Certainly we are expecting to see companies at least asking the question – is it time to look again at defined benefits, even if the benefit stops short of sharing the risks of retirees living too long (the essential weakness/strength of cash balance).
I’d be surprised if the DB loophole (known as hybrid deferral) is the only twist of the knife. Webb’s professed ambition to arrest the proliferation of “small pots” may lead to further opportunities for the collectivists.
The big problem surrounds those who join a workplace savings scheme and then leave (known in the trade as “deferreds”). If you leave a company and have a deferred personal pension you are on your own and may even suffer the horror of seeing your charges double as the “active member discount” unwinds. If however you are a deferred member of a collective scheme you are not on your own. You are still under the trust your employer arranged for you.
What’s more, if your employer is doing the right thing for his staff, he or she’ll be able to offer you the same improvements as a deferred member as you’d have got as an active employee (other than ongoing contributions of course)!
Many companies that established their pensions under occupational trusts (whether their own or under mastertrusts such as Standard Life‘s Stanplan A, are looking pretty damned smug right now.
“Why’s that” I hear you cry!
Pension costs are plummeting, plans established ten years ago can now be re-established often with 50% of the charges stripped out. If you were put in a personal pension in the early years of the last decade you I can promise you nothing. You may have the opportunity to do yourself an upgrade. But if you are a member of an occupational scheme – whether you are an active employee or long gone, you could be in luck!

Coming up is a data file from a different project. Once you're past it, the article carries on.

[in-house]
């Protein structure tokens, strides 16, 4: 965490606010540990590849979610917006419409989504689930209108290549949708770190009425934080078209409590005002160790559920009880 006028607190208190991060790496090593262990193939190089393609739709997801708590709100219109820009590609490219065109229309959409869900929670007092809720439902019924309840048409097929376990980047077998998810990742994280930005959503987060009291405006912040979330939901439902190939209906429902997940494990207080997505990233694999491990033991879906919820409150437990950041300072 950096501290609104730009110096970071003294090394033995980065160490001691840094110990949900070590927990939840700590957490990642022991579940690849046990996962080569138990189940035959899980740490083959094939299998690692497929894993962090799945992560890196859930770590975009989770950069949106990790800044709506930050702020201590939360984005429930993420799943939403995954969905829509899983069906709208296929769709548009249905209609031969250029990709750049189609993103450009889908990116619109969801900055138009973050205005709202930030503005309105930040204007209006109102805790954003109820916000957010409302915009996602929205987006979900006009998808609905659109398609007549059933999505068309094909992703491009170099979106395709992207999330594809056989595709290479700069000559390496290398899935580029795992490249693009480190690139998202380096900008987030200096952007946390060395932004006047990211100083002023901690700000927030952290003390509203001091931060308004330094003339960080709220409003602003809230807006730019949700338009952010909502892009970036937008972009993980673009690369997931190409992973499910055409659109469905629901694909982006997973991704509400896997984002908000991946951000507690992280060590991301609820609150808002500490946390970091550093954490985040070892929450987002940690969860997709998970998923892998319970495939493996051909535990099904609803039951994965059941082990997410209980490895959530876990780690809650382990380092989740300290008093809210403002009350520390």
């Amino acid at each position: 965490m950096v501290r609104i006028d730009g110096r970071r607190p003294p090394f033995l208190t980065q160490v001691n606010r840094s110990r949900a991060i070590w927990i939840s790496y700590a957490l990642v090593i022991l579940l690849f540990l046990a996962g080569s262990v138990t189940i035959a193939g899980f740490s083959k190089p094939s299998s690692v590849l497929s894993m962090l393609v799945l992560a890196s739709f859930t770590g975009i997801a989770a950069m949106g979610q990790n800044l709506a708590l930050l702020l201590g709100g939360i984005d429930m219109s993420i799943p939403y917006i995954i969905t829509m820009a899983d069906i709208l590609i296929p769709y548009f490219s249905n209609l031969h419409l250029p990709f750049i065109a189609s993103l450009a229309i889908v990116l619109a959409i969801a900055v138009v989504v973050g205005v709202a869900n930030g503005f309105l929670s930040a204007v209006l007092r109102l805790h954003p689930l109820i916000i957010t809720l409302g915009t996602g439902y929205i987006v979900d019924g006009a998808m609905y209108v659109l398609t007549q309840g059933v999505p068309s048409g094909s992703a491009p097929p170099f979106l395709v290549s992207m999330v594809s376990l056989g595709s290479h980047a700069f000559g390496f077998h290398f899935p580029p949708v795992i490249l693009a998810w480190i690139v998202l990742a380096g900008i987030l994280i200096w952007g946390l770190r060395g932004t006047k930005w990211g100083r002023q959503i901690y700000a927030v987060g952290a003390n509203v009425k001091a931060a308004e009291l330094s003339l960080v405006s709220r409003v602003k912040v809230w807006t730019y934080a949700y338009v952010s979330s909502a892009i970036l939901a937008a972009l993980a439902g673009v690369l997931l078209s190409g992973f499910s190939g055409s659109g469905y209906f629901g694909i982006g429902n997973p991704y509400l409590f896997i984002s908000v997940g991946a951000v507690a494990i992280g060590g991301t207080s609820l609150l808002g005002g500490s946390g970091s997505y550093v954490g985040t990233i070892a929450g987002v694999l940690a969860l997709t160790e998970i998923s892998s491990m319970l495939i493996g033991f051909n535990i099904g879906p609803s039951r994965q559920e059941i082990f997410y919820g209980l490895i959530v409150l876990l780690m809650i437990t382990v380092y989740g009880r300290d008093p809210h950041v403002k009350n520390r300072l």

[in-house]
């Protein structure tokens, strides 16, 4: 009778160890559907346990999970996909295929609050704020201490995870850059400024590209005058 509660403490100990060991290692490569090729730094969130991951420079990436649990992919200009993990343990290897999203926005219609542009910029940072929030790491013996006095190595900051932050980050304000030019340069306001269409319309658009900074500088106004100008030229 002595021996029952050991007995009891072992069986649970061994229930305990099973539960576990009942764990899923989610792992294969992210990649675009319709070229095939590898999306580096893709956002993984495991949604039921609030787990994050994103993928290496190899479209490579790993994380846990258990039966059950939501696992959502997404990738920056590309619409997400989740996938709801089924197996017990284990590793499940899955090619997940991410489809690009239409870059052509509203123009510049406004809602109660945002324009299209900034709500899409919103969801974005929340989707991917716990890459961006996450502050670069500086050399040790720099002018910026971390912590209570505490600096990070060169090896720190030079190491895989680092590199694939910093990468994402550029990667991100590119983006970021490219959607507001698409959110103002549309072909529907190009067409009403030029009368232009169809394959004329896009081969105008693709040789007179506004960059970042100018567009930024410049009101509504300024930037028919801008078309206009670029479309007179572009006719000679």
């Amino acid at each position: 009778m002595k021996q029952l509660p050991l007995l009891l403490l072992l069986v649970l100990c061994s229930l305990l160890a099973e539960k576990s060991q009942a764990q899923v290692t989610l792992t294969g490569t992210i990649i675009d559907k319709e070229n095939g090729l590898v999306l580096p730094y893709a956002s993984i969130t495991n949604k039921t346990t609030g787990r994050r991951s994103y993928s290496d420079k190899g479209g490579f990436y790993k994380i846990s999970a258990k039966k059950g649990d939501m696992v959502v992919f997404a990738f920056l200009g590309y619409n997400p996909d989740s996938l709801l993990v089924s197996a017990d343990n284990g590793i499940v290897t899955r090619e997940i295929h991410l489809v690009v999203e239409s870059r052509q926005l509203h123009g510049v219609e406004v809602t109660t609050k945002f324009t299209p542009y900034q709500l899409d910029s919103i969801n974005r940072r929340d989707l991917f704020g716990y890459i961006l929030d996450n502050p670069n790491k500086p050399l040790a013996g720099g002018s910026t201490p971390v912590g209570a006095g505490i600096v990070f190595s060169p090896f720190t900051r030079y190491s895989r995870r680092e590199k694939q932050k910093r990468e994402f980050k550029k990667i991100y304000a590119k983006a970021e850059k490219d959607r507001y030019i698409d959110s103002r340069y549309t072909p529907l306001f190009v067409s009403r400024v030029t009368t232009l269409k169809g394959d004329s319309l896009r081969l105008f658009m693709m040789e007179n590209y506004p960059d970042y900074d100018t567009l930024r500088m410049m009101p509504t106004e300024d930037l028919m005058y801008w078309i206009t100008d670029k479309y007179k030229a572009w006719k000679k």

Firms such as mine can, using an actuarial certificate, bulk transfer the funds to cheaper alternatives.
This is really fantastic news for job movers for a whole load of reasons, not least , because the impending changes resulting from the Government’s retail distribution review are encouraging large number of employers waking up to the advantages of a post-comission world to renegotiate their pension charges.
If you are reading this and are a pension manager, a trustee or a consultant, I’m sure you are already thinking about this renegotiation. If you are renegotiating charges on a group of personal pensions, count your staff unlucky. If you are renegotiating charges of an occupational DC plan, make damned sure your members get the discount not just on future unit purchases but on the units already bought.
If your name was Steve Webb and you wanted small pots to get a fair deal, wouldn’t you be tilting the DC playing field in favour of the collective occupational approach?
- Time for a “4G” Pensions auction? (henrytapper.com)
- Auto-enrolment – winners and losers. (henrytapper.com)
- Steve Webb challenges pension industry to provide ‘money-safe’ pension scheme (libdemvoice.org)
- NEST’s been gelded by the ABI – this is the result! (henrytapper.com)
- The Spurious Certainty of Chicken Licken (henrytapper.com)
- Financial Education – why we do it- why we love it! (henrytapper.com)
- Collective Defined Contribution Schemes – A Shameful Missed Opportunity (henrytapper.com)
- “Pensions that are no more” (henrytapper.com)
- 500,000 pensioners who will get no help from the Government. (henrytapper.com)
- CIT; your ABC of auto-enrolment! (henrytapper.com)
- Pensions Bindweed- pretty and deadly (henrytapper.com)
- Who’ll win this Pension Referendum? (henrytapper.com)
- How to buy a pension (henrytapper.com)
- Heard the one about the actuary, the investment consultant, the IFA and the lawyer? (henrytapper.com)